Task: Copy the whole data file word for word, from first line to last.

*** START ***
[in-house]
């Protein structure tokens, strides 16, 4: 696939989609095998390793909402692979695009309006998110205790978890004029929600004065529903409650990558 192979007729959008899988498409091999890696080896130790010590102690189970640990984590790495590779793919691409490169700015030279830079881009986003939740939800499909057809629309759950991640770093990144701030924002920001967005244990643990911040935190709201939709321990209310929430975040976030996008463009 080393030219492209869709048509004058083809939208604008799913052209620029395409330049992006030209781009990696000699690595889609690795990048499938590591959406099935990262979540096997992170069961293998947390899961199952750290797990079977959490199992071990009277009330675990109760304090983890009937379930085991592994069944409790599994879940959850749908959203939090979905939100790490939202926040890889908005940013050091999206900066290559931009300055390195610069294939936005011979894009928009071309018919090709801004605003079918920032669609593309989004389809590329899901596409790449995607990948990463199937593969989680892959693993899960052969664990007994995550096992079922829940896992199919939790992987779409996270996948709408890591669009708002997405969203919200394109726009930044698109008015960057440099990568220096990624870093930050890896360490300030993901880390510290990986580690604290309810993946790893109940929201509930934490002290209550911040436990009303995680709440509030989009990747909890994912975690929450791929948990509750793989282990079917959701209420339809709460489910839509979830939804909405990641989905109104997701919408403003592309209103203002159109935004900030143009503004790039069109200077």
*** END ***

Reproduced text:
[in-house]
């Protein structure tokens, strides 16, 4: 696939989609095998390793909402692979695009309006998110205790978890004029929600004065529903409650990558 192979007729959008899988498409091999890696080896130790010590102690189970640990984590790495590779793919691409490169700015030279830079881009986003939740939800499909057809629309759950991640770093990144701030924002920001967005244990643990911040935190709201939709321990209310929430975040976030996008463009 080393030219492209869709048509004058083809939208604008799913052209620029395409330049992006030209781009990696000699690595889609690795990048499938590591959406099935990262979540096997992170069961293998947390899961199952750290797990079977959490199992071990009277009330675990109760304090983890009937379930085991592994069944409790599994879940959850749908959203939090979905939100790490939202926040890889908005940013050091999206900066290559931009300055390195610069294939936005011979894009928009071309018919090709801004605003079918920032669609593309989004389809590329899901596409790449995607990948990463199937593969989680892959693993899960052969664990007994995550096992079922829940896992199919939790992987779409996270996948709408890591669009708002997405969203919200394109726009930044698109008015960057440099990568220096990624870093930050890896360490300030993901880390510290990986580690604290309810993946790893109940929201509930934490002290209550911040436990009303995680709440509030989009990747909890994912975690929450791929948990509750793989282990079917959701209420339809709460489910839509979830939804909405990641989905109104997701919408403003592309209103203002159109935004900030143009503004790039069109200077």